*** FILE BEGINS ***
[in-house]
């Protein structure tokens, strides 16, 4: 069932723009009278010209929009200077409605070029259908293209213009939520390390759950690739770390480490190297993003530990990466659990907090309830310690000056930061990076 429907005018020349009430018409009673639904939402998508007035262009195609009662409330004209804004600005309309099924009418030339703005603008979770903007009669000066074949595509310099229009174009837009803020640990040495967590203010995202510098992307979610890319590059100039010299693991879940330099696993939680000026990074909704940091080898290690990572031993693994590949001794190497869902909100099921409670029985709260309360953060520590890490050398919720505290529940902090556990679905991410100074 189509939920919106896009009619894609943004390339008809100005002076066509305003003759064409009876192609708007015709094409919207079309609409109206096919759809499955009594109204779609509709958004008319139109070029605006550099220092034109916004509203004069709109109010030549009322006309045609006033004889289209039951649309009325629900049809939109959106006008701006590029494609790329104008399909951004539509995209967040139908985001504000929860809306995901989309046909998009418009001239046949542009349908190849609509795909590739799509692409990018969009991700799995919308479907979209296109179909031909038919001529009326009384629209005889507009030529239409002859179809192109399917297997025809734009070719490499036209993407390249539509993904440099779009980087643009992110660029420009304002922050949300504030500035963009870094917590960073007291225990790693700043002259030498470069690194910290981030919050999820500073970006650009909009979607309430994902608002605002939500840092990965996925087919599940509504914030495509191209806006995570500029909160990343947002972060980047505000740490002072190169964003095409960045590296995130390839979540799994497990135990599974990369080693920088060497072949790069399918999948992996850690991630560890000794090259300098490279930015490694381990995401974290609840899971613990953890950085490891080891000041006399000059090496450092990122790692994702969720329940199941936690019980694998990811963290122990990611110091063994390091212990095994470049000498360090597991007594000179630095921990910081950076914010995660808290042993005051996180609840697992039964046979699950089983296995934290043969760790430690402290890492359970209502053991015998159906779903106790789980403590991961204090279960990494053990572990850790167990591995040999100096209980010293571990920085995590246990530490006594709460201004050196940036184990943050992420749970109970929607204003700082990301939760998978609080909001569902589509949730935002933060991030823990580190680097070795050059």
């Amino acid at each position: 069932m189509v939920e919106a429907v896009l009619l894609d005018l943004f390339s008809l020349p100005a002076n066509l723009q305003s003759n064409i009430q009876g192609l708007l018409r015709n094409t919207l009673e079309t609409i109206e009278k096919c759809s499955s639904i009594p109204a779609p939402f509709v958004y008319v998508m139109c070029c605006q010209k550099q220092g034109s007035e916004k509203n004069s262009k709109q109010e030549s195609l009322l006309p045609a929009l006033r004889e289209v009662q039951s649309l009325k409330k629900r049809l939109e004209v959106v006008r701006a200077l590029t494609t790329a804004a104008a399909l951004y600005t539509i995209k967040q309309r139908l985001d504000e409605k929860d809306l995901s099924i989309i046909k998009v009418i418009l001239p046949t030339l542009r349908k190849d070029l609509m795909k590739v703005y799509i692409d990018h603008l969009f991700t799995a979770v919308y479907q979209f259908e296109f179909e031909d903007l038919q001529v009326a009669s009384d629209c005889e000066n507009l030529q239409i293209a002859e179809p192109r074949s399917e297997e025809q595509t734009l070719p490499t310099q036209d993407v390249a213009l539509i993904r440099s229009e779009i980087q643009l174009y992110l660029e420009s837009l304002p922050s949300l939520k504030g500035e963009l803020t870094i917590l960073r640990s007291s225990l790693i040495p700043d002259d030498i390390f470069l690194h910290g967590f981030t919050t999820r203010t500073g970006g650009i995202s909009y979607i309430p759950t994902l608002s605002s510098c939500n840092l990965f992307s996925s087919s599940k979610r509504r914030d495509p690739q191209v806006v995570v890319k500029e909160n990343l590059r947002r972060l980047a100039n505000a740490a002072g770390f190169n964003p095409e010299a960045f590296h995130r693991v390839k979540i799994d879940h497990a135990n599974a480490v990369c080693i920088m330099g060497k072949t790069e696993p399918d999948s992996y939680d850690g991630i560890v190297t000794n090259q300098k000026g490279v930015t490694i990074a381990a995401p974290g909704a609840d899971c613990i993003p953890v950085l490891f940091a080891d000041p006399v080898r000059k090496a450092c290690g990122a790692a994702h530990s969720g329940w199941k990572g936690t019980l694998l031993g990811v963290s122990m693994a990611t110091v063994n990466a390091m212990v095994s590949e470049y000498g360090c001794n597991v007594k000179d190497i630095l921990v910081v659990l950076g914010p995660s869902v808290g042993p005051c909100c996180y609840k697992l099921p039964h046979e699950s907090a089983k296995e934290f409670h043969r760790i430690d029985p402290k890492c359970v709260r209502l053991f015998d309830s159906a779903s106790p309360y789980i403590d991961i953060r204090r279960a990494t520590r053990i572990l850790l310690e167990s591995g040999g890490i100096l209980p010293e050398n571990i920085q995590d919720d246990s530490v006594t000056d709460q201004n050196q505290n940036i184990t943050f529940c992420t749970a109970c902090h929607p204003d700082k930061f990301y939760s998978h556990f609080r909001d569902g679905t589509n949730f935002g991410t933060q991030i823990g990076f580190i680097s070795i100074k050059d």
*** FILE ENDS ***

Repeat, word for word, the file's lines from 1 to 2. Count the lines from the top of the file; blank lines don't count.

[in-house]
């Protein structure tokens, strides 16, 4: 069932723009009278010209929009200077409605070029259908293209213009939520390390759950690739770390480490190297993003530990990466659990907090309830310690000056930061990076 429907005018020349009430018409009673639904939402998508007035262009195609009662409330004209804004600005309309099924009418030339703005603008979770903007009669000066074949595509310099229009174009837009803020640990040495967590203010995202510098992307979610890319590059100039010299693991879940330099696993939680000026990074909704940091080898290690990572031993693994590949001794190497869902909100099921409670029985709260309360953060520590890490050398919720505290529940902090556990679905991410100074 189509939920919106896009009619894609943004390339008809100005002076066509305003003759064409009876192609708007015709094409919207079309609409109206096919759809499955009594109204779609509709958004008319139109070029605006550099220092034109916004509203004069709109109010030549009322006309045609006033004889289209039951649309009325629900049809939109959106006008701006590029494609790329104008399909951004539509995209967040139908985001504000929860809306995901989309046909998009418009001239046949542009349908190849609509795909590739799509692409990018969009991700799995919308479907979209296109179909031909038919001529009326009384629209005889507009030529239409002859179809192109399917297997025809734009070719490499036209993407390249539509993904440099779009980087643009992110660029420009304002922050949300504030500035963009870094917590960073007291225990790693700043002259030498470069690194910290981030919050999820500073970006650009909009979607309430994902608002605002939500840092990965996925087919599940509504914030495509191209806006995570500029909160990343947002972060980047505000740490002072190169964003095409960045590296995130390839979540799994497990135990599974990369080693920088060497072949790069399918999948992996850690991630560890000794090259300098490279930015490694381990995401974290609840899971613990953890950085490891080891000041006399000059090496450092990122790692994702969720329940199941936690019980694998990811963290122990990611110091063994390091212990095994470049000498360090597991007594000179630095921990910081950076914010995660808290042993005051996180609840697992039964046979699950089983296995934290043969760790430690402290890492359970209502053991015998159906779903106790789980403590991961204090279960990494053990572990850790167990591995040999100096209980010293571990920085995590246990530490006594709460201004050196940036184990943050992420749970109970929607204003700082990301939760998978609080909001569902589509949730935002933060991030823990580190680097070795050059």